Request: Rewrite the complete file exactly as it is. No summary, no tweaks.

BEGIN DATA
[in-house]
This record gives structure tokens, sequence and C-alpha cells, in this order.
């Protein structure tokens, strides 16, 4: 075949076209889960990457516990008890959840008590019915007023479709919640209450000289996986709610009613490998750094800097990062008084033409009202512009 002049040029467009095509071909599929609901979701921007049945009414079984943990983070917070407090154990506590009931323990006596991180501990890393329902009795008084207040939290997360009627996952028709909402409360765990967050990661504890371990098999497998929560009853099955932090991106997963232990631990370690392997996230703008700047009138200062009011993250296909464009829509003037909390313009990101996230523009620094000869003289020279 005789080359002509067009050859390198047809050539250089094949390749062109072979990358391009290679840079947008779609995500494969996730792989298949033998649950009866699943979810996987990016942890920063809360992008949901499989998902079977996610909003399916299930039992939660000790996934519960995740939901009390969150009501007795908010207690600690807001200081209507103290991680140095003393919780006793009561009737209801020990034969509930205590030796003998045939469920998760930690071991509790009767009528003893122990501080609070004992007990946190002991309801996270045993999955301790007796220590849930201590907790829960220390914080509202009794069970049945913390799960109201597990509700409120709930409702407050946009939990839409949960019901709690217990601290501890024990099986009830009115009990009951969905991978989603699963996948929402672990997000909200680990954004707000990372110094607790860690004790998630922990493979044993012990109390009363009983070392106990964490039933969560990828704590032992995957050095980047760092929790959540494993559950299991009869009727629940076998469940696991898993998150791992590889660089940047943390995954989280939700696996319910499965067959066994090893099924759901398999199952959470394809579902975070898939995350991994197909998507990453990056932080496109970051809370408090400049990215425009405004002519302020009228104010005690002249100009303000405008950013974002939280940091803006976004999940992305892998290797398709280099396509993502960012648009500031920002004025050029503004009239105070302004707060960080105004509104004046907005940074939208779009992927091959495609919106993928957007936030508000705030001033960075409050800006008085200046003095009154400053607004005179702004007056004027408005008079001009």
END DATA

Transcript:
[in-house]
This record gives structure tokens, sequence and C-alpha cells, in this order.
């Protein structure tokens, strides 16, 4: 075949076209889960990457516990008890959840008590019915007023479709919640209450000289996986709610009613490998750094800097990062008084033409009202512009 002049040029467009095509071909599929609901979701921007049945009414079984943990983070917070407090154990506590009931323990006596991180501990890393329902009795008084207040939290997360009627996952028709909402409360765990967050990661504890371990098999497998929560009853099955932090991106997963232990631990370690392997996230703008700047009138200062009011993250296909464009829509003037909390313009990101996230523009620094000869003289020279 005789080359002509067009050859390198047809050539250089094949390749062109072979990358391009290679840079947008779609995500494969996730792989298949033998649950009866699943979810996987990016942890920063809360992008949901499989998902079977996610909003399916299930039992939660000790996934519960995740939901009390969150009501007795908010207690600690807001200081209507103290991680140095003393919780006793009561009737209801020990034969509930205590030796003998045939469920998760930690071991509790009767009528003893122990501080609070004992007990946190002991309801996270045993999955301790007796220590849930201590907790829960220390914080509202009794069970049945913390799960109201597990509700409120709930409702407050946009939990839409949960019901709690217990601290501890024990099986009830009115009990009951969905991978989603699963996948929402672990997000909200680990954004707000990372110094607790860690004790998630922990493979044993012990109390009363009983070392106990964490039933969560990828704590032992995957050095980047760092929790959540494993559950299991009869009727629940076998469940696991898993998150791992590889660089940047943390995954989280939700696996319910499965067959066994090893099924759901398999199952959470394809579902975070898939995350991994197909998507990453990056932080496109970051809370408090400049990215425009405004002519302020009228104010005690002249100009303000405008950013974002939280940091803006976004999940992305892998290797398709280099396509993502960012648009500031920002004025050029503004009239105070302004707060960080105004509104004046907005940074939208779009992927091959495609919106993928957007936030508000705030001033960075409050800006008085200046003095009154400053607004005179702004007056004027408005008079001009």